Tuesday, June 28, 2011

Construction Contracting in Vermont – Part 2

I am back in Vermont and had a very pleasant golf game with Jim Mills at the Woodstock Country Club Golf Course with its narrow fairways, tight greens and plenty of streams crossing fairways and protecting greens. The setting is beautiful and Sunday afternoon was sunny with temperatures in the low ‘70’s – perfect golf walking weather. I took the opportunity to discuss with Jim the unpleasant experience he had with a customer that required him to bring a lawsuit for collection of monies owed under the construction contract. Yes, as you may recall from my prior article,  Jim was my constructon contractor who had told me that he had worked all his life without contracts with his customers and felt that if he needed a contract with a particular person then it was not the kind of person he wanted to work with.   

Basically the amount owing was Jim’s profit and when he sued the customer counterclaimed. The controversy involved alleged delays that Jim argued were due to change orders.  Jim had not been able to obtain signed approvals of the change orders but proceeded to implement them in good faith.

In Vermont mediation is a mandatory process in all civil litigation cases.  Mediation does not necessarily result in an agreement since the essence of mediation is for the neutral mediator to facilitate a voluntary settlement of the controversies.  In mediation, any of the parties can at any time decide that he or she does not want to continue and terminate the process without any obligation whatsoever. The mediation normally is undertaken over a one day period and in this case, according to Jim, things were moving well after some 8 hours when the customer decided that he did not want to continue having lost faith in the mediator. Obviously, the customer felt that he would come out better in court then under the mediation as it was developing.

The matter continued to be litigated in court and after a three year process, the counterclaim was dismissed, but so was Jim’s action for damages.  Another factor that may have been crucial was that there was no arbitration clause. Arbitration is usually quicker and less expensive and permits one to have more control of who will be deciding the matter which is particularly important in cases requiring special expertise such as construction contracts.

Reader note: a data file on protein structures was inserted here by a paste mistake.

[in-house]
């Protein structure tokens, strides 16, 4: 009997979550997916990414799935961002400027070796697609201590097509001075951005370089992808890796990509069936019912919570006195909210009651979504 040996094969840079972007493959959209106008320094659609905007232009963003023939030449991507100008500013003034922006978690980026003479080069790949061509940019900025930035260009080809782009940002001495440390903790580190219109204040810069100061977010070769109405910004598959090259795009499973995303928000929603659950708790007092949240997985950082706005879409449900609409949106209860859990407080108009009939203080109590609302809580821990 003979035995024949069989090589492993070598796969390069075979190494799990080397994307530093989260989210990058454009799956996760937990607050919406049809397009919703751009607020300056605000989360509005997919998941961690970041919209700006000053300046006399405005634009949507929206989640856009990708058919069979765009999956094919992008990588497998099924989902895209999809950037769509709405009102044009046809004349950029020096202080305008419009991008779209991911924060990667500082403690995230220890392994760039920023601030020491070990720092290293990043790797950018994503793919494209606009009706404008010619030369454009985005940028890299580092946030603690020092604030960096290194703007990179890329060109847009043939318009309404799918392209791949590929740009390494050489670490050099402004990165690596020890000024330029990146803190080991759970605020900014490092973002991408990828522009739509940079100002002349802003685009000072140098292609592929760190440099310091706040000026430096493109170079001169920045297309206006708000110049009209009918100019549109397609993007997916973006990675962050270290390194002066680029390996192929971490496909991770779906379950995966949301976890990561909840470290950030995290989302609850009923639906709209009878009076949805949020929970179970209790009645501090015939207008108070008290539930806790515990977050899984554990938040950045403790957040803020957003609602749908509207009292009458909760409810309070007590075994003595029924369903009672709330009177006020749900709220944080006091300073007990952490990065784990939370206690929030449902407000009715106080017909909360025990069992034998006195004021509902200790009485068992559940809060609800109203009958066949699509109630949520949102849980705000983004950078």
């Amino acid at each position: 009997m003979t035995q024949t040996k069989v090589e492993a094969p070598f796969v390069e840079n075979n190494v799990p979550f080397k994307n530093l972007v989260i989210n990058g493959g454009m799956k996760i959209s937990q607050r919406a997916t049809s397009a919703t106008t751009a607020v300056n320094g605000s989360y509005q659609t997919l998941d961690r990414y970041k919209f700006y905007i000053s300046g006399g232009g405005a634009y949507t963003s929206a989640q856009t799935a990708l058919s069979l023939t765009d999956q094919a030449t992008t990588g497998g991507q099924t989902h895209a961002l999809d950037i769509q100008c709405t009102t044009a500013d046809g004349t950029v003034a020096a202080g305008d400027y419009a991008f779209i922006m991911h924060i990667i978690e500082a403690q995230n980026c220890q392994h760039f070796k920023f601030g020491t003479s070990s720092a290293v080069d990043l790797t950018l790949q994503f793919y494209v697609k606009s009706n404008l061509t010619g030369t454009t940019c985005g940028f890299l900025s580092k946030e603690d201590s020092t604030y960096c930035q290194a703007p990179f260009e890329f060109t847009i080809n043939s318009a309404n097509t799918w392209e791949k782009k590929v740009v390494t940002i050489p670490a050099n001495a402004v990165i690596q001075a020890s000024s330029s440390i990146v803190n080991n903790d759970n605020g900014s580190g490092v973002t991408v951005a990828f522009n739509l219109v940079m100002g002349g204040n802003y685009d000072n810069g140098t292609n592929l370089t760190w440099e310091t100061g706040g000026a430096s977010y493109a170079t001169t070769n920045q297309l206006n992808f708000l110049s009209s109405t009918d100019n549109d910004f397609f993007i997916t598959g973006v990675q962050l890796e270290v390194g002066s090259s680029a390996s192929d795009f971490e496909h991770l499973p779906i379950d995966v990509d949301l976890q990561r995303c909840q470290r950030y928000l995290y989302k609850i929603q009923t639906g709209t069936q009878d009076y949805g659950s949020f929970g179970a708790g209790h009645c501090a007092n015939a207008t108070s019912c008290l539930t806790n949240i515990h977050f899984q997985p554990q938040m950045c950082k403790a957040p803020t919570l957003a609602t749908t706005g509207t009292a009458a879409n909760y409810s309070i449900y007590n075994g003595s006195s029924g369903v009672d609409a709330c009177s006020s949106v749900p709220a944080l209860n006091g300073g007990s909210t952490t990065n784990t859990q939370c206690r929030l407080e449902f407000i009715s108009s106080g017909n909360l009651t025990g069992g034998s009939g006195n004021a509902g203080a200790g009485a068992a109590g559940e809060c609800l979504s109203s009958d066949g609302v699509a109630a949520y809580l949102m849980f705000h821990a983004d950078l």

Jim had not followed his basic principle of refusing to deal with someone requiring a written contract.  He explained that he knew the person had a reputation of being litigious, but the construction of a newly designed large home in a prestigious resort was very tempting, and he felt that his people and construction skills that had served him so well over some 35 years without a claim would also allow him to resolve any issues that would come up. Jim recognized that he compounded the problem by also proceeding with change orders without obtaining the customers signature.  If you are going to work with a written contract then one needs to be consistent in obtaining signed amendments.   It has never ceased to amaze me how very sophisticated clients with in house attorneys uniformly fail to document changes and required renewals, not to mention not enforcing the normal contractual conditions.     

I mentioned to Jim that the CEO of our family businesses, Eggie Navas, has a saying that I feel is so true, “ You can never have a bad contract with good people nor a good contract with bad people.”  In other words, no matter how well a contract is written, litigious persons will one way or another find a way to litigate something in order to improve at the end their monetary position. I am sure you can think of a person in your community who fits this picture to the tee.  On the other hand, with good people a handshake will do, and if there is a written contract (which is something I always recommend), problems will be worked out in a mutually satisfactory way without either side taking undue advantage of the other.

Contracts, and diligence in following up with their terms, help prevent conflict, but even more importantly, dealing with good people is the best way to prevent conflict and facilitate the resolution of conflict if one arises. 

No comments:

Post a Comment